The Refuge's 2800 acres are managed to provide optimum nesting, feeding, and cover habitat for migratory birds. Among the 238 species of birds that have been recorded on the Refuge, 105 species have been confirmed as nesting here.
The Refuge is mandated to provide optimal habitat for Federally-listed endangered and threatened animal and plant species. A pair of bald eagles established a breeding territory on the Refuge in 1990. Other raptor species such as the Peregrine falcon occasionally visit the Refuge.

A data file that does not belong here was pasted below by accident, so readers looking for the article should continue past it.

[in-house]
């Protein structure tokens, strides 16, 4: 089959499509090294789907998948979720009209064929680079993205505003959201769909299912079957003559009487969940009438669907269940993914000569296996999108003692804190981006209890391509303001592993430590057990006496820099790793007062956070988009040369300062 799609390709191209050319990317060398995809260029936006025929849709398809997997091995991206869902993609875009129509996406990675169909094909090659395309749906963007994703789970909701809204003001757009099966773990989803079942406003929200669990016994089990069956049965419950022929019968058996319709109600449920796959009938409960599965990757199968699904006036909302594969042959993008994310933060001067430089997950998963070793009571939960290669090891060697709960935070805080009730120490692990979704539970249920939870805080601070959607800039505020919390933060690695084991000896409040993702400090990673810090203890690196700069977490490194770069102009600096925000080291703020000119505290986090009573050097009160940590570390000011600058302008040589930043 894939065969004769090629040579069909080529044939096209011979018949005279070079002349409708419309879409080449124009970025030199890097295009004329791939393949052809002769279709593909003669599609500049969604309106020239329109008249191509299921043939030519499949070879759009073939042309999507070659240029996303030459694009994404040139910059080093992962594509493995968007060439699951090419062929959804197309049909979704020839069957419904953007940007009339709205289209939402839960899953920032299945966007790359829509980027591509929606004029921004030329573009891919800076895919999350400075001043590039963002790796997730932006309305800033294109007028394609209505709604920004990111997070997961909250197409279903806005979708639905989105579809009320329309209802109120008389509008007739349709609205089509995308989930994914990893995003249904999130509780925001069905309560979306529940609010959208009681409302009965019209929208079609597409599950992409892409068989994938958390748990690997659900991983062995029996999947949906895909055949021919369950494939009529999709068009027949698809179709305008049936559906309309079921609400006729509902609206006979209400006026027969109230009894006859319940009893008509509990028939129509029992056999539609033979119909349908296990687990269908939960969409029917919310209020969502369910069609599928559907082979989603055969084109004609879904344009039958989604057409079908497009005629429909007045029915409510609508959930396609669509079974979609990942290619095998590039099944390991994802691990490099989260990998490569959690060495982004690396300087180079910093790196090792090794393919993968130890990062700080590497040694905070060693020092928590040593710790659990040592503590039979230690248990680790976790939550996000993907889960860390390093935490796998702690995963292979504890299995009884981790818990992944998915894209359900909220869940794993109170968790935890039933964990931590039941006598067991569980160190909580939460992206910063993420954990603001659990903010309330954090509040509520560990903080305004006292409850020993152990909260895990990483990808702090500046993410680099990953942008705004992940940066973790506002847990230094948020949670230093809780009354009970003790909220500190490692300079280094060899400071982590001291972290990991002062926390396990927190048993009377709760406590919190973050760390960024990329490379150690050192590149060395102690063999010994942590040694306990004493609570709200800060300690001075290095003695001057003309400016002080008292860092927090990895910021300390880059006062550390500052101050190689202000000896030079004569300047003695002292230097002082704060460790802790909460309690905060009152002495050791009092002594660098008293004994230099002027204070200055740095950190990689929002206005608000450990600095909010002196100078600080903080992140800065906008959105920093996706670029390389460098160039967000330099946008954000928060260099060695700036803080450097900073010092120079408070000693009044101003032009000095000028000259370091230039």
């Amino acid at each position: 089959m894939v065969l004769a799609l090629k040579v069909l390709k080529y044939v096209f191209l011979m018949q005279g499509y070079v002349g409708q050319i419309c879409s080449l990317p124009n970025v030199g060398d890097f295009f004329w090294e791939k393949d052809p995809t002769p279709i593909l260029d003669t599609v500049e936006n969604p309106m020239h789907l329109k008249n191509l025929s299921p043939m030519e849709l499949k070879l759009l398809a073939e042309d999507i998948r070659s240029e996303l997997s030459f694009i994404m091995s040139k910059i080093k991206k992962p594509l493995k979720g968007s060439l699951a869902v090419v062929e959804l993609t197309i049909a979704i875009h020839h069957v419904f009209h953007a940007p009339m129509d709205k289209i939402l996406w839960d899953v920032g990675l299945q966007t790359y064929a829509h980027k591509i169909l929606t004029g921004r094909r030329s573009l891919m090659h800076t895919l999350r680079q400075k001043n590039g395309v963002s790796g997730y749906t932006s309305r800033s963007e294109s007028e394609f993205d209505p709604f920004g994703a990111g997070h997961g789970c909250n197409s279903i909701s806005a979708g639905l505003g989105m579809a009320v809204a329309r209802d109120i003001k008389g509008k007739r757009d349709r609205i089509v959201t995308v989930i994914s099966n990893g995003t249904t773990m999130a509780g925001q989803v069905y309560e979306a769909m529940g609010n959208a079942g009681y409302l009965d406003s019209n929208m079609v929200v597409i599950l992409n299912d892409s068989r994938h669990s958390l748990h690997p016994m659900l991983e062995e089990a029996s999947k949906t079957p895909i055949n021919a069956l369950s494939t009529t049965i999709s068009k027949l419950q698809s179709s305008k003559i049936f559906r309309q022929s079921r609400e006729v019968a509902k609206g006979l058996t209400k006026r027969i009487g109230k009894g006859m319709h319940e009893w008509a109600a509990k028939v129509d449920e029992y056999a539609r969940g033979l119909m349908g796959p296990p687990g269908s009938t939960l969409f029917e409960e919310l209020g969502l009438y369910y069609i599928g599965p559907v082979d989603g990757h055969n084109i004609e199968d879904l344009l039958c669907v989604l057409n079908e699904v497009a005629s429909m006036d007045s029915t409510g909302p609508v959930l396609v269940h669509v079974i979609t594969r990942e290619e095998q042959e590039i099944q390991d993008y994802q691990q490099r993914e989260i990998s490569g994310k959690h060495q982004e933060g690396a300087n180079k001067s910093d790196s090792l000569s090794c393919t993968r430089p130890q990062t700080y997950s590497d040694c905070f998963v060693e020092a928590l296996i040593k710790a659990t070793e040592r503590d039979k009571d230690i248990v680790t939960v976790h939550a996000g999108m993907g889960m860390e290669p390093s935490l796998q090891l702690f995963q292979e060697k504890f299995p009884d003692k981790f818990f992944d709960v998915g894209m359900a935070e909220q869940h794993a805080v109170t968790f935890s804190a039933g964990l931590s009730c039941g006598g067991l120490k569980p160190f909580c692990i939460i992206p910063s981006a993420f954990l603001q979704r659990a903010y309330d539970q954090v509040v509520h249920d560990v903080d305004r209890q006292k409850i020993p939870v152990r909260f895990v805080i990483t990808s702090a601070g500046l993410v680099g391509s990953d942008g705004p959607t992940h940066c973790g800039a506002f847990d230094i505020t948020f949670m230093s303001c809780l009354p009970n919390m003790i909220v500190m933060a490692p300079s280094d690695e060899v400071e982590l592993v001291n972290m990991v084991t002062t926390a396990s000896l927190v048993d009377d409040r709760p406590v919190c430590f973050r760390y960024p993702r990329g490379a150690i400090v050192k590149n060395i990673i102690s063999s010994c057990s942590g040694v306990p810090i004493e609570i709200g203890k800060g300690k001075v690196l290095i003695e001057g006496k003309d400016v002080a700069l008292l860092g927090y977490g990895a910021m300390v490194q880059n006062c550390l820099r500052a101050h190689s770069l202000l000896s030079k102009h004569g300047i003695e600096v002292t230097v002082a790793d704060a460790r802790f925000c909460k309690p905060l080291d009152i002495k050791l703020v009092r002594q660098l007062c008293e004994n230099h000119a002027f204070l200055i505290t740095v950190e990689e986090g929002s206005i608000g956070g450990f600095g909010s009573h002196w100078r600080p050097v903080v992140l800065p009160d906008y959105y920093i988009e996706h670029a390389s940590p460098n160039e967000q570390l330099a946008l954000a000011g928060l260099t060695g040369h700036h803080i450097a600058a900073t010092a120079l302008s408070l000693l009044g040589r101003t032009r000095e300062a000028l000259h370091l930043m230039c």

Prescribed fire, mowing, re-seeding, hand-pulling, wetland management, and promoting natural insect predators all play parts in integrated weed management. .
Refuge staff work to identify and protect significant historic, cultural, and natural resources within the Refuge that are unique to the Bitterroot Valley. The Whaley Homestead, built in 1885, reflects the history and lifestyle of early settlers.